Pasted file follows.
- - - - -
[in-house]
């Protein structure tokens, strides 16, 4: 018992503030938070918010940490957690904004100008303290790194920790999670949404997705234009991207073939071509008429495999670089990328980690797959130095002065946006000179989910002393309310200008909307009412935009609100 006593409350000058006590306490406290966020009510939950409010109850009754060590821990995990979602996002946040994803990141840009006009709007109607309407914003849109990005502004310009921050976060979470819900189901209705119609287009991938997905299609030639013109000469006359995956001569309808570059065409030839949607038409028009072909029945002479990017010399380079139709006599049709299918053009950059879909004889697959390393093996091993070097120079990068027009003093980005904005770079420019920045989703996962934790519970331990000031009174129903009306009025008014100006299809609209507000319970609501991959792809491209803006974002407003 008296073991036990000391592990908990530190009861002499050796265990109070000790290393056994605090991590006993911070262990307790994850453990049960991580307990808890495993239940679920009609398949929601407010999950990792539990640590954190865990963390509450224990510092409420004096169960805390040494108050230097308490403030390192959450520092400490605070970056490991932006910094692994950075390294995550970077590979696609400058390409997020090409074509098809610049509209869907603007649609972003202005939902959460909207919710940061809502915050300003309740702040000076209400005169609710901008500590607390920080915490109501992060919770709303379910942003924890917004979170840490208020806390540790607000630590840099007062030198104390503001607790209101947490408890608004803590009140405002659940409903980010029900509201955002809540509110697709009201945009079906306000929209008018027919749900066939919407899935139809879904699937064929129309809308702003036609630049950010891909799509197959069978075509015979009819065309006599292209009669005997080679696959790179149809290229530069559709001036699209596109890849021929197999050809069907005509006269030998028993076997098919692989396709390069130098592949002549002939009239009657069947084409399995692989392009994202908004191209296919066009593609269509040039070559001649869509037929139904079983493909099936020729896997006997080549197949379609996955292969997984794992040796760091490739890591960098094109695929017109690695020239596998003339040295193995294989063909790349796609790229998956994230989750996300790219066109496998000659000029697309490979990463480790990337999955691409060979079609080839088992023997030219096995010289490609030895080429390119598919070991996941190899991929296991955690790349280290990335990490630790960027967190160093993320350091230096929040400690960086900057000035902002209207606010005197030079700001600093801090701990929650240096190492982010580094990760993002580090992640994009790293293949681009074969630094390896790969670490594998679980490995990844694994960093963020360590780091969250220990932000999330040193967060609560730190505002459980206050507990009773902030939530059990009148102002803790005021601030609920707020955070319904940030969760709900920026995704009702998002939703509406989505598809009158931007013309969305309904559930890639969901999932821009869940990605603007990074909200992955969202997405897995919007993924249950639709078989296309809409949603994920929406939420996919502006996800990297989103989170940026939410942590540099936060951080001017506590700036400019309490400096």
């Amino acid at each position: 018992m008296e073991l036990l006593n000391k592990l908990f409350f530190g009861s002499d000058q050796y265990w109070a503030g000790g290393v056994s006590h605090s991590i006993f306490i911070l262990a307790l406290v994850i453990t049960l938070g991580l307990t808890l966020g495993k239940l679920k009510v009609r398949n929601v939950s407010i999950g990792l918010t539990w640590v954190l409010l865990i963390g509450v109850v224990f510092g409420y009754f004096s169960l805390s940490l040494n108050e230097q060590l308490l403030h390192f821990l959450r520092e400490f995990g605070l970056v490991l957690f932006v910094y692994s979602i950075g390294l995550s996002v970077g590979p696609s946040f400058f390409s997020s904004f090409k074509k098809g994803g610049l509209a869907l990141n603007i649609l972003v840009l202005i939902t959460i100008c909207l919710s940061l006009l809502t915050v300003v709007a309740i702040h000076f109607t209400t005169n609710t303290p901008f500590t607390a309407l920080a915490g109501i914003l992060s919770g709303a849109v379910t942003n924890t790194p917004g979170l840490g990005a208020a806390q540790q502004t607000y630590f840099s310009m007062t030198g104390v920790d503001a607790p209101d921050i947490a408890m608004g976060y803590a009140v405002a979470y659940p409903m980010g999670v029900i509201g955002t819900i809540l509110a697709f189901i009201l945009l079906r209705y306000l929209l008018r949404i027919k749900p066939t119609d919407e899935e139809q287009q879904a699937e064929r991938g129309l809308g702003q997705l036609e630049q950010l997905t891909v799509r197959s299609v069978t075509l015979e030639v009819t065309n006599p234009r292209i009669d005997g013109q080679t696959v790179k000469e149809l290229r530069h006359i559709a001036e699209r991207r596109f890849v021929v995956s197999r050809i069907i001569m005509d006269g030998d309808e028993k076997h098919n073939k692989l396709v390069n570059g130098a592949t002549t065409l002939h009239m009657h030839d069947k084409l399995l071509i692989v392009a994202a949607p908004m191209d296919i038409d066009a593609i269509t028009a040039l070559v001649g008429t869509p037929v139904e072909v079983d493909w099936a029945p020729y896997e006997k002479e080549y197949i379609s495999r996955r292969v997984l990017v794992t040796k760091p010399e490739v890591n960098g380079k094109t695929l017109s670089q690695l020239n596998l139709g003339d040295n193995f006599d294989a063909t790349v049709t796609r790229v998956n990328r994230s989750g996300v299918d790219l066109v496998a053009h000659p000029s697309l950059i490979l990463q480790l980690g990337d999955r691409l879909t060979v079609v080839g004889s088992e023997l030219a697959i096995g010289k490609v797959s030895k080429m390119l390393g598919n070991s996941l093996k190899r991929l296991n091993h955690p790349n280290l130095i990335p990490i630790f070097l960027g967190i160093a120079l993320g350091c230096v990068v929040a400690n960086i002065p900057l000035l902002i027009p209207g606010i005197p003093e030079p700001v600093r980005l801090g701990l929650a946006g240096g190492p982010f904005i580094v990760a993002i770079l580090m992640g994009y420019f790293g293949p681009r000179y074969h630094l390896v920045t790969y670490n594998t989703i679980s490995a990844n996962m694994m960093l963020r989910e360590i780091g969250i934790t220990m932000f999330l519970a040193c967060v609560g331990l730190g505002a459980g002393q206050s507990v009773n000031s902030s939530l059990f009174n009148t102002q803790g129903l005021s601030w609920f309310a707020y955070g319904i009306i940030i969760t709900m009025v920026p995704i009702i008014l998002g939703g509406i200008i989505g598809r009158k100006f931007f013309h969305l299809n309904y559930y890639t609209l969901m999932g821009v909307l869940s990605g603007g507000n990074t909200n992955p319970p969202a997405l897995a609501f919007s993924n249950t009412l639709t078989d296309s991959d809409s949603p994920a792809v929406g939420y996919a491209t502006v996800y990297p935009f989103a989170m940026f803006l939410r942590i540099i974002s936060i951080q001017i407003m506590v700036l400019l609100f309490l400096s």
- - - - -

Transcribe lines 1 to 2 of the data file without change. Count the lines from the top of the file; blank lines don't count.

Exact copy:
[in-house]
């Protein structure tokens, strides 16, 4: 018992503030938070918010940490957690904004100008303290790194920790999670949404997705234009991207073939071509008429495999670089990328980690797959130095002065946006000179989910002393309310200008909307009412935009609100 006593409350000058006590306490406290966020009510939950409010109850009754060590821990995990979602996002946040994803990141840009006009709007109607309407914003849109990005502004310009921050976060979470819900189901209705119609287009991938997905299609030639013109000469006359995956001569309808570059065409030839949607038409028009072909029945002479990017010399380079139709006599049709299918053009950059879909004889697959390393093996091993070097120079990068027009003093980005904005770079420019920045989703996962934790519970331990000031009174129903009306009025008014100006299809609209507000319970609501991959792809491209803006974002407003 008296073991036990000391592990908990530190009861002499050796265990109070000790290393056994605090991590006993911070262990307790994850453990049960991580307990808890495993239940679920009609398949929601407010999950990792539990640590954190865990963390509450224990510092409420004096169960805390040494108050230097308490403030390192959450520092400490605070970056490991932006910094692994950075390294995550970077590979696609400058390409997020090409074509098809610049509209869907603007649609972003202005939902959460909207919710940061809502915050300003309740702040000076209400005169609710901008500590607390920080915490109501992060919770709303379910942003924890917004979170840490208020806390540790607000630590840099007062030198104390503001607790209101947490408890608004803590009140405002659940409903980010029900509201955002809540509110697709009201945009079906306000929209008018027919749900066939919407899935139809879904699937064929129309809308702003036609630049950010891909799509197959069978075509015979009819065309006599292209009669005997080679696959790179149809290229530069559709001036699209596109890849021929197999050809069907005509006269030998028993076997098919692989396709390069130098592949002549002939009239009657069947084409399995692989392009994202908004191209296919066009593609269509040039070559001649869509037929139904079983493909099936020729896997006997080549197949379609996955292969997984794992040796760091490739890591960098094109695929017109690695020239596998003339040295193995294989063909790349796609790229998956994230989750996300790219066109496998000659000029697309490979990463480790990337999955691409060979079609080839088992023997030219096995010289490609030895080429390119598919070991996941190899991929296991955690790349280290990335990490630790960027967190160093993320350091230096929040400690960086900057000035902002209207606010005197030079700001600093801090701990929650240096190492982010580094990760993002580090992640994009790293293949681009074969630094390896790969670490594998679980490995990844694994960093963020360590780091969250220990932000999330040193967060609560730190505002459980206050507990009773902030939530059990009148102002803790005021601030609920707020955070319904940030969760709900920026995704009702998002939703509406989505598809009158931007013309969305309904559930890639969901999932821009869940990605603007990074909200992955969202997405897995919007993924249950639709078989296309809409949603994920929406939420996919502006996800990297989103989170940026939410942590540099936060951080001017506590700036400019309490400096």